US slaps restrictions on five major Chinese media outlets

US slaps restrictions on five major Chinese media outlets
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The Trump administration designated five major Chinese media outlets with U.S. operations as official government entities on Tuesday.

The move means each must register employees and properties located in the U.S. with the State Department under the Foreign Missions Act.

The media outlets designated by the U.S. as "foreign missions" include Xinhua News Agency, China Global Television Network, China Radio International, China Daily Distribution Corporation and Hai Tian Development USA. All are considered controlled by or mouthpieces for the government.

It is not known whether China will retaliate against U.S. media outlets in China, which are already operating under tight restrictions.

“Entities designated as foreign missions must adhere to certain administrative requirements that also apply to foreign embassies and consulates in the United States,” according to State Department documents obtained by Fox News. “At this time, they must inform the State Department of their personnel rosters as well as their real estate holdings."

The move comes just days after Defense Secretary Mark EsperMark EsperEsper: Military personnel could help treat coronavirus patients 'if push comes to shove' Overnight Defense: 2,700 sailors evacuating coronavirus-stricken carrier | Military to send ships, aircraft for counter-narcotics effort amid pandemic | Trump alleges Iranian plot for 'sneak attack' on US troops in Iraq Trump announces enhanced counternarcotics operation at coronavirus briefing MORE characterized China as a growing threat at an international security conference in Munich on Saturday.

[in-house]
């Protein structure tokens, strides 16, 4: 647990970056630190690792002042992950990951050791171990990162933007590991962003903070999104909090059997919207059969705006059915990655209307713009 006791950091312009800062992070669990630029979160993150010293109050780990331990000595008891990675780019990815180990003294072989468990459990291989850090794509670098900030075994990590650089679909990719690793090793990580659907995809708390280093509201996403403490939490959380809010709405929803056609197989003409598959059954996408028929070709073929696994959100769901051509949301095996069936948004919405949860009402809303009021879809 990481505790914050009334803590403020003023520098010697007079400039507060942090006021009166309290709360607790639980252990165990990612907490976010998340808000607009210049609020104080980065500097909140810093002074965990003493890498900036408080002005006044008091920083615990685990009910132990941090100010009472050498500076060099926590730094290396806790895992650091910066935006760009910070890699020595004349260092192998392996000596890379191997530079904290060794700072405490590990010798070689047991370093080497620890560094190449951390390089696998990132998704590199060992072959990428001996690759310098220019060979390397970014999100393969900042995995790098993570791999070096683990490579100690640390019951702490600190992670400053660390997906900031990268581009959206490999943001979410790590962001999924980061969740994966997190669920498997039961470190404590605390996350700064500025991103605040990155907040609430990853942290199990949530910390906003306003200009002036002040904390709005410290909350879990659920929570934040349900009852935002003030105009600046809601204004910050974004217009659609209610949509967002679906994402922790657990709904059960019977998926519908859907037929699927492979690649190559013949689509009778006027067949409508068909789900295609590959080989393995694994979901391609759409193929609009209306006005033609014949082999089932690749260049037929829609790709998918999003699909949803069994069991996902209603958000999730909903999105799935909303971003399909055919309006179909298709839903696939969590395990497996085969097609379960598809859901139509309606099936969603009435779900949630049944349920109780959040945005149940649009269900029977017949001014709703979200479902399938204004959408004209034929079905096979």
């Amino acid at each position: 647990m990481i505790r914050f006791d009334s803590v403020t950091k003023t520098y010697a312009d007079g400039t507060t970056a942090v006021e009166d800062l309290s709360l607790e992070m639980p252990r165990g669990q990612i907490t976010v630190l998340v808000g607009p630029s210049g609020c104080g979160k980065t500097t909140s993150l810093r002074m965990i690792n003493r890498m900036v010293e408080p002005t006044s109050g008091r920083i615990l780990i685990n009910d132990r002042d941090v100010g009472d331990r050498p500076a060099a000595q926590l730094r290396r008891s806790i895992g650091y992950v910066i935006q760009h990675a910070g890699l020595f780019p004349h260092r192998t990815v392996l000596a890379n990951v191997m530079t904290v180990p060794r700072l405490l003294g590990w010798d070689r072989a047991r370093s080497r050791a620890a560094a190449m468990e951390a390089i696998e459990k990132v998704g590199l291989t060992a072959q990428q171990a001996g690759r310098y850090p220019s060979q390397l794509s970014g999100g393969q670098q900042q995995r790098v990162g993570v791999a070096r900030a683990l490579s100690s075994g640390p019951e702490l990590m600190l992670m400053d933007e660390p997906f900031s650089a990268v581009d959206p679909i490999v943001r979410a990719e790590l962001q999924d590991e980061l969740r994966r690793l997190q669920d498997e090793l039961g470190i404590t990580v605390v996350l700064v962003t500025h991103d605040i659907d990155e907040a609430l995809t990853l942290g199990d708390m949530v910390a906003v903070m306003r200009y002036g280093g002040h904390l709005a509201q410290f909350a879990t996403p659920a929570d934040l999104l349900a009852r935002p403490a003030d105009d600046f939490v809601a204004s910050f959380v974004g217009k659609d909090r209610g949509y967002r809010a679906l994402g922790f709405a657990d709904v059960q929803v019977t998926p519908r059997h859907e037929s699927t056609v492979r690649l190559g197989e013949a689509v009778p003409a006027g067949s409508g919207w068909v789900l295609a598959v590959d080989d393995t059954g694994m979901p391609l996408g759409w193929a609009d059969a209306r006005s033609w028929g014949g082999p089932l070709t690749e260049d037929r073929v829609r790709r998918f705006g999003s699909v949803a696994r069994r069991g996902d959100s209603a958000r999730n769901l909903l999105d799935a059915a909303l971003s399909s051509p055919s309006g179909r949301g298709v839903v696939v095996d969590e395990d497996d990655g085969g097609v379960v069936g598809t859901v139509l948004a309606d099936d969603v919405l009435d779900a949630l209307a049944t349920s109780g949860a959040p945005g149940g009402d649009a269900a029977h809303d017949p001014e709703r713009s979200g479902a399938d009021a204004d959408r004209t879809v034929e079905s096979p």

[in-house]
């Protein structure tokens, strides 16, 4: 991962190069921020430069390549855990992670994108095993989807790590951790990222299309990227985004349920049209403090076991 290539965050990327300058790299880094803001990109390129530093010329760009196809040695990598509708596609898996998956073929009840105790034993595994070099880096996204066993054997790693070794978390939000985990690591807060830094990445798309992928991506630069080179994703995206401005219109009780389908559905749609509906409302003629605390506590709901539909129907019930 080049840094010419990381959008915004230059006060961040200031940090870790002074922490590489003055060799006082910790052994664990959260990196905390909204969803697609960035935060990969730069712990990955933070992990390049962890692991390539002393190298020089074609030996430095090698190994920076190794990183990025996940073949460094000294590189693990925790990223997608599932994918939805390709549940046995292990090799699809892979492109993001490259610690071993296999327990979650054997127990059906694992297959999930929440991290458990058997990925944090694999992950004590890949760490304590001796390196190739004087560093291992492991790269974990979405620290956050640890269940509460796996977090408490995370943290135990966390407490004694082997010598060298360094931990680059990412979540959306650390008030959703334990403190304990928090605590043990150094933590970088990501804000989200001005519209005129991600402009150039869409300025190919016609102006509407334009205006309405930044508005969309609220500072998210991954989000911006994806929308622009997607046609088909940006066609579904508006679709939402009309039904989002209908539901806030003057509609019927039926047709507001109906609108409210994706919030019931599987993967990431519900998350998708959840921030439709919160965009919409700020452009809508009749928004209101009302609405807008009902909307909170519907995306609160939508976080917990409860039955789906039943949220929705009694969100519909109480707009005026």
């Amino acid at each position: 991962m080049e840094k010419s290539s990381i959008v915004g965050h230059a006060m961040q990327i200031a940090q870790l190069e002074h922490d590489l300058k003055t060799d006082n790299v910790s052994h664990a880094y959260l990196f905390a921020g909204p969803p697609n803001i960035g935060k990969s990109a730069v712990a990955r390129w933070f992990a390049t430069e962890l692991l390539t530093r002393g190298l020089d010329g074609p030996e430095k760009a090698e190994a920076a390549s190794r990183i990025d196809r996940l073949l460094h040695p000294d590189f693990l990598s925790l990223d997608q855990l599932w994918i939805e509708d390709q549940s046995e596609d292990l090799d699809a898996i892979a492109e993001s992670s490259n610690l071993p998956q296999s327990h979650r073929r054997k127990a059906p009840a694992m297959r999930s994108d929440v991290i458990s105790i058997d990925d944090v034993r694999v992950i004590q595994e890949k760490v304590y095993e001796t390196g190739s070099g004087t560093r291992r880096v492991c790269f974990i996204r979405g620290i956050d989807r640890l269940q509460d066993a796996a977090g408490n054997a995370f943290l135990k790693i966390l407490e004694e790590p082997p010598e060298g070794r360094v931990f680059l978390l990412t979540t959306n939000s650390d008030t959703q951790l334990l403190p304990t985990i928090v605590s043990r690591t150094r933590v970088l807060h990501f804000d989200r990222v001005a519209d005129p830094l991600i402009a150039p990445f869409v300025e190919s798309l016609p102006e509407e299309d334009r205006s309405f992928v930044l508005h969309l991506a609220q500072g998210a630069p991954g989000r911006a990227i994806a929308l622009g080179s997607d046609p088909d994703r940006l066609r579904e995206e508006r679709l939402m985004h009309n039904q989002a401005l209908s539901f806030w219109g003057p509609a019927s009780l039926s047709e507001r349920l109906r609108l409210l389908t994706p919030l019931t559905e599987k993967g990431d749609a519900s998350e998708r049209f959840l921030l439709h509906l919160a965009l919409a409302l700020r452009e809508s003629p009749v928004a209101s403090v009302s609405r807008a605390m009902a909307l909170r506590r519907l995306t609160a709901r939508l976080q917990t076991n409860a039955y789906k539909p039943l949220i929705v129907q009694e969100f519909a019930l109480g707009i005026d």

“The Chinese Communist Party is heading even faster and further in the wrong direction — more internal repression, more predatory economic practices, more heavy-handedness, and most concerning for me, a more aggressive military posture,” Esper said.

"While we often doubt the transparency and forthrightness of Beijing, when it comes to their security aims, we should take the Chinese government at its word. They have said that by 2035, the PRC intends to complete its military modernization, and, by 2049, it seeks to dominate Asia as the preeminent global military power,” he added, using an acronym for the People's Republic of China, the country's official name. 

The U.S. and China finalized "Phase 1" of a trade deal last month, with President TrumpDonald John TrumpBiden campaign: Trump and former vice president will have phone call about coronavirus Esper: Military personnel could help treat coronavirus patients 'if push comes to shove' Schumer calls for military official to act as medical equipment czar MORE keeping most tariffs on China as a negotiating chip for the next phase.